When Rotter developed his social learning theory, the dominant perspective in clinical psychology at the time was Freud’s psychoanalysis, which focused on people’s deep-seated instinctual motives as determining behaviour. Individuals were seen as being naive to their unconscious impulses, and treatment required long-term analysis of childhood experience. Even learning approaches at the time was dominated by drive theory, which held that people are motivated by physiologically based impulses that press the individual to satisfy them. In developing social learning theory, Rotter departed from instinct-based psychoanalysis and drive-based behaviourism. He believed that a psychological theory should have a psychological motivational principle. Rotter chose the empirical law of effect as his motivating factor. The law of effect states that people are motivated to seek out positive stimulation, or reinforcement, and to avoid unpleasant stimulation. Rotter combined behaviourism and the study of personality, without relying on physiological instincts or drives as a motive force.
“Locus of Control.”
For many people, their only exposure to the ideas of Julian B. Rotter is his concept of generalized expectancies for control of reinforcement, more commonly known as locus of control. Locus of control refers to people’s very general, cross-situational beliefs about what determines whether or not they get reinforced in life. People can be classified along a continuum from very internal to very external.
People with a strong internal locus of control believe that the responsibility for whether or not they get reinforced ultimately lies with themselves. Internals believe that success or failure is due to their own efforts. In contrast, externals believe that the reinforcers in life are controlled by luck, chance, or powerful others. Therefore, they see little impact of their own efforts on the amount of reinforcement they receive.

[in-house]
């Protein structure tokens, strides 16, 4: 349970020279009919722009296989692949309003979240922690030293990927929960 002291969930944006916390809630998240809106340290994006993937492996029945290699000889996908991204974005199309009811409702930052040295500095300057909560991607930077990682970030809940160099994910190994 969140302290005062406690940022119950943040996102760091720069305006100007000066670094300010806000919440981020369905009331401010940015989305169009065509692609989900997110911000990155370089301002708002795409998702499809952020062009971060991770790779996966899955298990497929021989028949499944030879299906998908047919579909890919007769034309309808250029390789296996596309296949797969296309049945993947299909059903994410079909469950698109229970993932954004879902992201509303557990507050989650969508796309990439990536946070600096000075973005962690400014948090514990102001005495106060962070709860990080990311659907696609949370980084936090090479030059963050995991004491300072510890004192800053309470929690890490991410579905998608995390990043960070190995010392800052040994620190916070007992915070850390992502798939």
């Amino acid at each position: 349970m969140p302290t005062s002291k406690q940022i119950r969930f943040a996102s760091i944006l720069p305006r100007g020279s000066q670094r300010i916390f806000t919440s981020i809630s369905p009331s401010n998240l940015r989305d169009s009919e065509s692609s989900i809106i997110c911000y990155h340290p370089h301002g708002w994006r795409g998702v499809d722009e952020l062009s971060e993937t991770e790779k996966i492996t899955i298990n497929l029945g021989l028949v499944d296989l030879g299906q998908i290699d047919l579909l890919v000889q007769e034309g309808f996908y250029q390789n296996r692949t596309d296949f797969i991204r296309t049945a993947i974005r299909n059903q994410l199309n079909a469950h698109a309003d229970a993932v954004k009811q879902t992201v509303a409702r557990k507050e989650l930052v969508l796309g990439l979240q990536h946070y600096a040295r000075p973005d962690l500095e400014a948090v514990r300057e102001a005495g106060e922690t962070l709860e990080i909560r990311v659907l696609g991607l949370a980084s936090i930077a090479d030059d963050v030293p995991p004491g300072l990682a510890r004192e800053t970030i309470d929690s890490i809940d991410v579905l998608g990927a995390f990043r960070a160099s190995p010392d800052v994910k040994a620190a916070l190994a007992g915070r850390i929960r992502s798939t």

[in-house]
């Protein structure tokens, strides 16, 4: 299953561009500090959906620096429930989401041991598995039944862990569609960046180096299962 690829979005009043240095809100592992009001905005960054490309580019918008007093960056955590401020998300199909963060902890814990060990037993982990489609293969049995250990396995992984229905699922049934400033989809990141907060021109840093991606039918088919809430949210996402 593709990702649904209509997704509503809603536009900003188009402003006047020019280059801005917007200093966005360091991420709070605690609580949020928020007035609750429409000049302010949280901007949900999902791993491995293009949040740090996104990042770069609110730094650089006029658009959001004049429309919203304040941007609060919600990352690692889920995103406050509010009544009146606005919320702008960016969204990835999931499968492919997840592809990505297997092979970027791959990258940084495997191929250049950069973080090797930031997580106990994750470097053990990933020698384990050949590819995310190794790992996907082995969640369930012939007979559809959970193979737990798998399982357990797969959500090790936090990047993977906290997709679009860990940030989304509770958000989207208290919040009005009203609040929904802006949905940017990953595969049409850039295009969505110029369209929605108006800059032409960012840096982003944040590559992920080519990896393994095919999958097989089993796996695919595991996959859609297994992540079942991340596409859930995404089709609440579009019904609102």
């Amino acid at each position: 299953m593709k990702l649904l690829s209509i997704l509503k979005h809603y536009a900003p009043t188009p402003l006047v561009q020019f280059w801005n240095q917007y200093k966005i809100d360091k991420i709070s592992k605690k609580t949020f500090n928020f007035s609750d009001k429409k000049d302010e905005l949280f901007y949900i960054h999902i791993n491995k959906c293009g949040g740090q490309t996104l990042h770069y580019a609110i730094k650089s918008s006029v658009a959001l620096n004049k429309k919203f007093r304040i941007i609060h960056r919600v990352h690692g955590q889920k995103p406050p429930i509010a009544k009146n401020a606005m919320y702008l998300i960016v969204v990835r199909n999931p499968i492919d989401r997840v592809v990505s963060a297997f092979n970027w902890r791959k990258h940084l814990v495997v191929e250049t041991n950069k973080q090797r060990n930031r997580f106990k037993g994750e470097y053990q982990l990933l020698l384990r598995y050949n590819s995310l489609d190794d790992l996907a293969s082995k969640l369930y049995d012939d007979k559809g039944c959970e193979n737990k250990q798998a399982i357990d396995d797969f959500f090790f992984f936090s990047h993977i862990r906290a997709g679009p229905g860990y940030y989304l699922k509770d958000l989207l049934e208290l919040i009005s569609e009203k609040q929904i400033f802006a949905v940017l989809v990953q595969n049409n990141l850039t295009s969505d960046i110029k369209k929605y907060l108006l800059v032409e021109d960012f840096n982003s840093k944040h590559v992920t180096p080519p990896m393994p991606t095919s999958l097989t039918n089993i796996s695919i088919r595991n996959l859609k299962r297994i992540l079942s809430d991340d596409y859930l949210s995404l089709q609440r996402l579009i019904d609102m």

Rotter has written extensively on problems with people’s interpretations of the locus of control concept. First, he has warned people that locus of control is not a typology. It represents a continuum, not an either/or proposition. Second, because the locus of control is a generalized expectancy it will predict people’s behaviour across situations. However, there may be some specific situations in which people who, for example, are generally external behave like internals. That is because their learning history has shown them that they have control over the reinforcement they receive in certain situations, although overall they perceive little control over what happens to them. Again, one can see the importance of conceiving personality as the interaction of the person and the environment.